The Order of the Stick: Utterly Dwarfed
The Order of the Stick: Utterly Dwarfed - Coming in December and available for pre-order now
Page 1 of 4 1234 LastLast
Results 1 to 30 of 105
  1. - Top - End - #1
    Orc in the Playground
     
    90sMusic's Avatar

    Join Date
    Nov 2015
    Location
    LA, California
    Gender
    Female

    Default Curiosity: How many player characters have dead family?

    It is so ridiculously predictable and kind of mind blowing honestly that even after all these years of playing D&D, anywhere from 1/3rd to 1/2 of player backstories I read involve their family being dead.

    Sometimes they are murdered, sometimes they just died from natural causes, whatever. But Regardless of the reason, players love their families to be dead.

    Just curious how often you run into this EXTREMELY tired trope and when choosing players for a game, do you ever pass over any that use the same tired cliches like "Dead family" as the catalyst for their adventuring career beginning?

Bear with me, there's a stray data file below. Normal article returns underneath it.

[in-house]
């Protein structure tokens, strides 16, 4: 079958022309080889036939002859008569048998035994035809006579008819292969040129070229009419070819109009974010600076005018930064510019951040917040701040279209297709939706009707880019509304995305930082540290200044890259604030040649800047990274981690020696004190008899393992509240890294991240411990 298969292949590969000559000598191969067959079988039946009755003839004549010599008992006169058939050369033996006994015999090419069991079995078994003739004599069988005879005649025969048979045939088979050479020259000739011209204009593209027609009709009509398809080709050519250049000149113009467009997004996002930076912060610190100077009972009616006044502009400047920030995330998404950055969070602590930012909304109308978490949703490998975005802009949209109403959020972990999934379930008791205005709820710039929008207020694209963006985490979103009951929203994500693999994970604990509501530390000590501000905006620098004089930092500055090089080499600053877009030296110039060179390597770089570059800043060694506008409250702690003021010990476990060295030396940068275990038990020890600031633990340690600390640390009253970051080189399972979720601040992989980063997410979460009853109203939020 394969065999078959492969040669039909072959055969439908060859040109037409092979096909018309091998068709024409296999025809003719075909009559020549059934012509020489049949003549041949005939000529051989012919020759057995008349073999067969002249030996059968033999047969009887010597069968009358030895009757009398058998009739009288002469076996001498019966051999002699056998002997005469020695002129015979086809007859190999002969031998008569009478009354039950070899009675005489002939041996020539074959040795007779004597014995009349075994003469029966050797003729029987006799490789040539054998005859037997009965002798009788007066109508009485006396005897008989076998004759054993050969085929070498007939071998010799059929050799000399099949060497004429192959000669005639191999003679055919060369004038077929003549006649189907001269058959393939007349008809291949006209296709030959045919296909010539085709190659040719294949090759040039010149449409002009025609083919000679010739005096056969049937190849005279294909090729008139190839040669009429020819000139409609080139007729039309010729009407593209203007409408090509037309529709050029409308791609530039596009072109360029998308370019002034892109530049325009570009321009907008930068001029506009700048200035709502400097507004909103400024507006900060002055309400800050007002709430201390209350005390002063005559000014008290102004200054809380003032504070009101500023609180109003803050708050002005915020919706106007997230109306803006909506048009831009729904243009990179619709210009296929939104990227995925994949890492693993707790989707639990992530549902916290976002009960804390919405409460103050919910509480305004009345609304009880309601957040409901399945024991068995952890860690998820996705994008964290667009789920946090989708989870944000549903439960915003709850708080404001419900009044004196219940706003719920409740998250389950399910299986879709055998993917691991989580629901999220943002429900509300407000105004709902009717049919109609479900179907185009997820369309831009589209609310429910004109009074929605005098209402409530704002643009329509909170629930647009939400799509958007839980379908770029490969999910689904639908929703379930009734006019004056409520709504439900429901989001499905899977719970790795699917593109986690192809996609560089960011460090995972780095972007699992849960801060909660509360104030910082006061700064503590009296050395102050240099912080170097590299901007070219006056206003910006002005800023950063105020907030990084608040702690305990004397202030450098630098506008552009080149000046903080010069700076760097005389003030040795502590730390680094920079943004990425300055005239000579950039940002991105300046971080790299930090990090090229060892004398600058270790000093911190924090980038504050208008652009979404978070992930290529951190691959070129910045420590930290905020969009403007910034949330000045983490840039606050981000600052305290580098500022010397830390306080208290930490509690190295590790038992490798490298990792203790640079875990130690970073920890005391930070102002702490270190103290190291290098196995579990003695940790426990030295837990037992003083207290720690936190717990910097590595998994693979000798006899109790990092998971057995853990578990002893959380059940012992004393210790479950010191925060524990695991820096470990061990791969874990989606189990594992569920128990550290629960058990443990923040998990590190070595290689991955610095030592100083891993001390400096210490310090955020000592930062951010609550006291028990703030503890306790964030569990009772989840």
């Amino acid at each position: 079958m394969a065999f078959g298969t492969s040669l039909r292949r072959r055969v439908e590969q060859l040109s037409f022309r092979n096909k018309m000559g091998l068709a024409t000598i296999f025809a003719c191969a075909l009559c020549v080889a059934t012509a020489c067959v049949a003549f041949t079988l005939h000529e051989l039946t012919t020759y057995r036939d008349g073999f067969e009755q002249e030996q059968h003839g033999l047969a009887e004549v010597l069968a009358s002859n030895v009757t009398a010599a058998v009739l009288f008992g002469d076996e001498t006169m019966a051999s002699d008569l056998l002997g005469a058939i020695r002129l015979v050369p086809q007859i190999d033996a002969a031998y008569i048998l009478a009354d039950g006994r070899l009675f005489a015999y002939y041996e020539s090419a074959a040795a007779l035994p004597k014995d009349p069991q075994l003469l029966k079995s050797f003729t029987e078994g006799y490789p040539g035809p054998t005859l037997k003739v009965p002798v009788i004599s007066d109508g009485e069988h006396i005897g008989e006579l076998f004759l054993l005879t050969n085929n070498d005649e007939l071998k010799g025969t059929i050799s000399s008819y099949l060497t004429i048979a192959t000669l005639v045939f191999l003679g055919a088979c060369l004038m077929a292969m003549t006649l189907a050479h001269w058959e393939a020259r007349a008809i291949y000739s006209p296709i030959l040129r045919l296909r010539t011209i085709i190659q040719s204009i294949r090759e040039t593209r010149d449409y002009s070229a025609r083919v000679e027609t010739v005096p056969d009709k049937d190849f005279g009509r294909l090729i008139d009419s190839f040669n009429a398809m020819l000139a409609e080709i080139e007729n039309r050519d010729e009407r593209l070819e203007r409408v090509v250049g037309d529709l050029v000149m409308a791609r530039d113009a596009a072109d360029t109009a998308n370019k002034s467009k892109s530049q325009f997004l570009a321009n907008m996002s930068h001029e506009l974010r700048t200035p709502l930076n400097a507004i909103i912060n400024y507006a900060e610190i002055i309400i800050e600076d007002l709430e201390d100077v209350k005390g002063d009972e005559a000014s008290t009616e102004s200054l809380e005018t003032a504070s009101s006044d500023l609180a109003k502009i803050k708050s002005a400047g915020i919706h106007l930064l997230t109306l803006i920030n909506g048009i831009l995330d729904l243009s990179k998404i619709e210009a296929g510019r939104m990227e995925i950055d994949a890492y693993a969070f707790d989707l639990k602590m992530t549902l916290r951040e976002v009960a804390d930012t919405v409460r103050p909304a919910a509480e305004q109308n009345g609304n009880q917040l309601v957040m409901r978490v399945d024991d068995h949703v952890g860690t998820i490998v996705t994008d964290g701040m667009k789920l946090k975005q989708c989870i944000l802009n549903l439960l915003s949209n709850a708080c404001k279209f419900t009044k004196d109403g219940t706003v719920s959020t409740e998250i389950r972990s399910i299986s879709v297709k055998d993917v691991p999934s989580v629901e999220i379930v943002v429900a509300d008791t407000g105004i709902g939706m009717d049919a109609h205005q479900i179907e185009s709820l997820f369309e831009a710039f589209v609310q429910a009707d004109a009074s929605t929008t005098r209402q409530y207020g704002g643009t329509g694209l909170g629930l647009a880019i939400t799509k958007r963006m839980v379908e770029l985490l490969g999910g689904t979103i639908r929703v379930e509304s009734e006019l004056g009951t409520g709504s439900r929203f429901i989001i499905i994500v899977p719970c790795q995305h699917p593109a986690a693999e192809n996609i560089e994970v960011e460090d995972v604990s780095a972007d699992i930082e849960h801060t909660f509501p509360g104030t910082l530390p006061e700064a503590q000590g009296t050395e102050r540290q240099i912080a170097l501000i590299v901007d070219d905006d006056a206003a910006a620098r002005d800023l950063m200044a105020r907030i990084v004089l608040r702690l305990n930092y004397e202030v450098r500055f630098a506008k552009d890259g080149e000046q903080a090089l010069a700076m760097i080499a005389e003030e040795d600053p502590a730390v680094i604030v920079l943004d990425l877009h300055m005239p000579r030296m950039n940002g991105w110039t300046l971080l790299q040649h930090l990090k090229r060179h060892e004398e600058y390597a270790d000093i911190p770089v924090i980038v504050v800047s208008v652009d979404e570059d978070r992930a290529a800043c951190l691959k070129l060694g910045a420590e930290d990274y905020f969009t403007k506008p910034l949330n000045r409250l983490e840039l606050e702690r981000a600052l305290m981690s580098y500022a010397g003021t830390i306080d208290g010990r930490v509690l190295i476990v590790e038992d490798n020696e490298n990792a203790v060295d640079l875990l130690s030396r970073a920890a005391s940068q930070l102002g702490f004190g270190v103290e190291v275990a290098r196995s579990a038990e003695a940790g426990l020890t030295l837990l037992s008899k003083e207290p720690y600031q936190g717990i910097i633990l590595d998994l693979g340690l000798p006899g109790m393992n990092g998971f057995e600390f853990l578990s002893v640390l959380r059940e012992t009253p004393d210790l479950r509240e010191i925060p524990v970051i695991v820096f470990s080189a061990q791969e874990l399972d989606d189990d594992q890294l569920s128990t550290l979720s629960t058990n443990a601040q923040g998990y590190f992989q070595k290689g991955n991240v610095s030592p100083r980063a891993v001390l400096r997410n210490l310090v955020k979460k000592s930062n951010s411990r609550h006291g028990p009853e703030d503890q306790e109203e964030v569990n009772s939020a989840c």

2. - Top - End - #2
    Ogre in the Playground
     
    BardGuy

    Join Date
    Mar 2015
    Location
    Texas
    Gender
    Male

    Default Re: Curiosity: How many player characters have dead family?

    At some point, we all have dead family. Unless the adventurer is a race that is biologically immortal, I highly doubt their great great grandparents are alive by the time they are born, much less old enough to actually go out and adventure. If the characters being adventuring later in life, it is possible their grandparents and possibly even parents have died of natural causes at this point.

    Enough being a smart alec aside-you are clearly talking about dead immediate family. I don't see it as an inherent problem-few adventurers have strong family ties, as adventuring is both extremely dangerous and will call you away from your family for possible years or more. It is pretty rare for an adventurer to be incredibly close to their family, or for their family to be relevant to a story. Killing them off just makes things easy-they have nothing tying them down so they can run off and do whatever. People who are married and have children rarely just up and leave them. Likewise, you can't just bring your family on an adventure...